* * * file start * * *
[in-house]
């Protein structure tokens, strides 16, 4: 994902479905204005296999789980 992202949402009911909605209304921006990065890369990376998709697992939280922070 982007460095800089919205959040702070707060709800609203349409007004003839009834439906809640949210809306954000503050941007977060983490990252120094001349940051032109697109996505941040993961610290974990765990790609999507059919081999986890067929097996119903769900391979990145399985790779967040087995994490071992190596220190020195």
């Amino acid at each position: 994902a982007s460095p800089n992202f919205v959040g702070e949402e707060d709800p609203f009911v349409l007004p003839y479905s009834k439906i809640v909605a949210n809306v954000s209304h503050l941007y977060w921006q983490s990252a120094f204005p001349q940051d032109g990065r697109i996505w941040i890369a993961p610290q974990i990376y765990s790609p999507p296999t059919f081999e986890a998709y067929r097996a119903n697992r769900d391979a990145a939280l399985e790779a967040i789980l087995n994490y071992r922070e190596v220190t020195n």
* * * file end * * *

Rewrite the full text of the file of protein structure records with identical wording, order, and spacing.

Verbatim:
[in-house]
């Protein structure tokens, strides 16, 4: 994902479905204005296999789980 992202949402009911909605209304921006990065890369990376998709697992939280922070 982007460095800089919205959040702070707060709800609203349409007004003839009834439906809640949210809306954000503050941007977060983490990252120094001349940051032109697109996505941040993961610290974990765990790609999507059919081999986890067929097996119903769900391979990145399985790779967040087995994490071992190596220190020195």
């Amino acid at each position: 994902a982007s460095p800089n992202f919205v959040g702070e949402e707060d709800p609203f009911v349409l007004p003839y479905s009834k439906i809640v909605a949210n809306v954000s209304h503050l941007y977060w921006q983490s990252a120094f204005p001349q940051d032109g990065r697109i996505w941040i890369a993961p610290q974990i990376y765990s790609p999507p296999t059919f081999e986890a998709y067929r097996a119903n697992r769900d391979a990145a939280l399985e790779a967040i789980l087995n994490y071992r922070e190596v220190t020195n």